Thousands of people have come forward following a worldwide appeal to find a stem cell donor for a Cardiff University student who needs a match in the next two months.
Vithiya Alphons, 24, has acute myeloid leukaemia but her Sri Lankan background makes the search hard as not many South Asian people are on donor registers.
She launched a social media campaign to help find a match.
Charity Anthony Nolan said 5,600 have signed up in the last week.
"The impact of Vithiya's appeal has been nothing short of incredible," said Ann O'Leary, head of register development, at the charity.
"But Vithiya still needs to find her stem cell match and there are people just like her all across the world who are still waiting.
"We need to continue to diversify the register so we can find a match for all."
Miss Alphons was diagnosed with the aggressive form of blood cancer after falling ill just days after returning for her final year as an optometry student at Cardiff University.
She started feeling unwell with severe sickness and a fever, while she had a pain in her leg, so she went to her doctor for tests.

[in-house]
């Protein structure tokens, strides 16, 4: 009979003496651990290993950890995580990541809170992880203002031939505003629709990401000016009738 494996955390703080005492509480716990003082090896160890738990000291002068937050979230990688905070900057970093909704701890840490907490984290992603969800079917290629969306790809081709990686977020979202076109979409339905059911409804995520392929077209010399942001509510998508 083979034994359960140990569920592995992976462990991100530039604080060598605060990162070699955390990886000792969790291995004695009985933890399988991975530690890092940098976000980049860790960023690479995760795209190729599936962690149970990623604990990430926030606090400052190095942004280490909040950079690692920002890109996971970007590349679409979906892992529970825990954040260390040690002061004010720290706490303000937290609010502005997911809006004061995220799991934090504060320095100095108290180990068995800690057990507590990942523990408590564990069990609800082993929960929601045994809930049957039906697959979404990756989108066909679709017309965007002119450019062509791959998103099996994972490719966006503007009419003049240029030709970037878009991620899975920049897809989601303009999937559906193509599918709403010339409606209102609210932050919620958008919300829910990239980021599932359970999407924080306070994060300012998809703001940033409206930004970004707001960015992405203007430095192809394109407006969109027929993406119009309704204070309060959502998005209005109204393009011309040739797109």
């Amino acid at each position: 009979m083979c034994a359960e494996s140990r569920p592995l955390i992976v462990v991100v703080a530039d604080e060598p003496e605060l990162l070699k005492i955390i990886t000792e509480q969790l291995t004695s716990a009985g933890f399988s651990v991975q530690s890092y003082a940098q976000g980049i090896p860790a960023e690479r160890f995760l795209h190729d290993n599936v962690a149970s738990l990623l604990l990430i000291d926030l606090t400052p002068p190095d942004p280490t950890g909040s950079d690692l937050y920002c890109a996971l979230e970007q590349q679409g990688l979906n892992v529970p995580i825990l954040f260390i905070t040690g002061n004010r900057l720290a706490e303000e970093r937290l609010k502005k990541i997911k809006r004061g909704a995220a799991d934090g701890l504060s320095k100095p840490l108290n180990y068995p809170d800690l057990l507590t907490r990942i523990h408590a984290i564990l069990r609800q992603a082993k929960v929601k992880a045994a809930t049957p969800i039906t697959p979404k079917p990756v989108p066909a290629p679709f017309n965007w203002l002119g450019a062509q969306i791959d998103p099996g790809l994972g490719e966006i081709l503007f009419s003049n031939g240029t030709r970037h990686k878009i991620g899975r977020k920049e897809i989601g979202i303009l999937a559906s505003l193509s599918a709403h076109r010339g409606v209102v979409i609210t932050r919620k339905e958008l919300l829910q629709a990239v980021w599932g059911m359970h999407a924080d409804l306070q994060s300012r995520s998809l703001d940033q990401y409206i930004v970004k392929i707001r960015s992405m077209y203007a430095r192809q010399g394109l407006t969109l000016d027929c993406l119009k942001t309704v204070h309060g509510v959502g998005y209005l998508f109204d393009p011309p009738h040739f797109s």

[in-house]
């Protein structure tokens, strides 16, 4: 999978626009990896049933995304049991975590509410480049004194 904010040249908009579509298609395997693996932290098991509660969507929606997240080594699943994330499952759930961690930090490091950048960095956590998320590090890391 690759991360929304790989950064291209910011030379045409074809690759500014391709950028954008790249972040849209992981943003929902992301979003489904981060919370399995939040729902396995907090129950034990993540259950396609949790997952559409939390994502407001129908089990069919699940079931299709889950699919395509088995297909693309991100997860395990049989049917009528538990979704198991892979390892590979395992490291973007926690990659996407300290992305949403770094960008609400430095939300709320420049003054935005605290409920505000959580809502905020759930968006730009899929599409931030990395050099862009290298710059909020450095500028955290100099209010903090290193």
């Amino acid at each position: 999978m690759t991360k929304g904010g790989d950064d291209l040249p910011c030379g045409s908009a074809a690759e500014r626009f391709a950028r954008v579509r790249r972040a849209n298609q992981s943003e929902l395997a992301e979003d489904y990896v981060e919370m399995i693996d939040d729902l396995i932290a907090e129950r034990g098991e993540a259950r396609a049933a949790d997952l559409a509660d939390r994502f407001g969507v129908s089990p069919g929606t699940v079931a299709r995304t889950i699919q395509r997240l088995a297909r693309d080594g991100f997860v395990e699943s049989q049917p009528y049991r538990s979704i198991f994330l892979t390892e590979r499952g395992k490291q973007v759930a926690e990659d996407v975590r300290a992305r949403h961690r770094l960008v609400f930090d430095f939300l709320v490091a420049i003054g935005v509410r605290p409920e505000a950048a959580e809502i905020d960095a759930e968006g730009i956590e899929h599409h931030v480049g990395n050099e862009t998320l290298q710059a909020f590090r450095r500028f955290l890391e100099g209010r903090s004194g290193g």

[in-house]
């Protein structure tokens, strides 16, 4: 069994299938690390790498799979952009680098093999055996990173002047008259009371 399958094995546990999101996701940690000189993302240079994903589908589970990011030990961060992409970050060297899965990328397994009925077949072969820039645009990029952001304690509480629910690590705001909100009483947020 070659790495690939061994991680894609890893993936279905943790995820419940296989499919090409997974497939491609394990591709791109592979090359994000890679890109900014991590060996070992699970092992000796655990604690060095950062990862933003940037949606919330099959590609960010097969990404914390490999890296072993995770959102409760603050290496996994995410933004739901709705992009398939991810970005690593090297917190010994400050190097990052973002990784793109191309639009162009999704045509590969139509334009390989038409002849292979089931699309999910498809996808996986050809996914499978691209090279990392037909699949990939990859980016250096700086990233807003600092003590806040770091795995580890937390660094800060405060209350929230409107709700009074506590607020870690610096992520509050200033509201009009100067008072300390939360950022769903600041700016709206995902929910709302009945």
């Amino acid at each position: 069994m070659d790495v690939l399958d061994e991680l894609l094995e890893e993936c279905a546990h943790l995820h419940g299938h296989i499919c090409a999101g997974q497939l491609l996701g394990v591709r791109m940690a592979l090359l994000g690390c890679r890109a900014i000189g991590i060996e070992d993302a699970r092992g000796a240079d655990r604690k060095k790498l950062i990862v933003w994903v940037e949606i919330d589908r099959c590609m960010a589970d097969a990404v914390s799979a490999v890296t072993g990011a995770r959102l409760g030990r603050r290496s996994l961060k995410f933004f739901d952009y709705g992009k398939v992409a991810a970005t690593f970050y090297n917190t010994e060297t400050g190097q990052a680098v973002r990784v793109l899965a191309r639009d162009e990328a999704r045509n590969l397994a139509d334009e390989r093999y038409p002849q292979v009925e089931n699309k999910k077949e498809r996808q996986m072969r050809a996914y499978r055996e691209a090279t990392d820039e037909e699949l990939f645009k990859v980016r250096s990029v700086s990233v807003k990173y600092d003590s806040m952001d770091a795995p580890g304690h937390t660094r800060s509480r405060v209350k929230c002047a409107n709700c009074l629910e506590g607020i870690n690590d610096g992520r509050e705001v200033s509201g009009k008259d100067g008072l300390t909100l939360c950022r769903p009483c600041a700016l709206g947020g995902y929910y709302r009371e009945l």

She underwent chemotherapy in Cardiff before being well enough to be transferred to a hospital in London, where she is from.
After her third course of chemotherapy, Miss Alphons felt better and thought she had beaten her illness.
But further tests showed the leukaemia was still in her blood and doctors told her the best option was a stem cell transplant from a donor, which is needed in the next two months.
Speaking to BBC's Asian Network Miss Alphons said she is grateful for all the support.
"I would just like to say thank you so much to everyone who has registered so far and please, please do carry on registering because you can save my life and you can also save so many other's lives.
"Please spread the word and help me to save my life."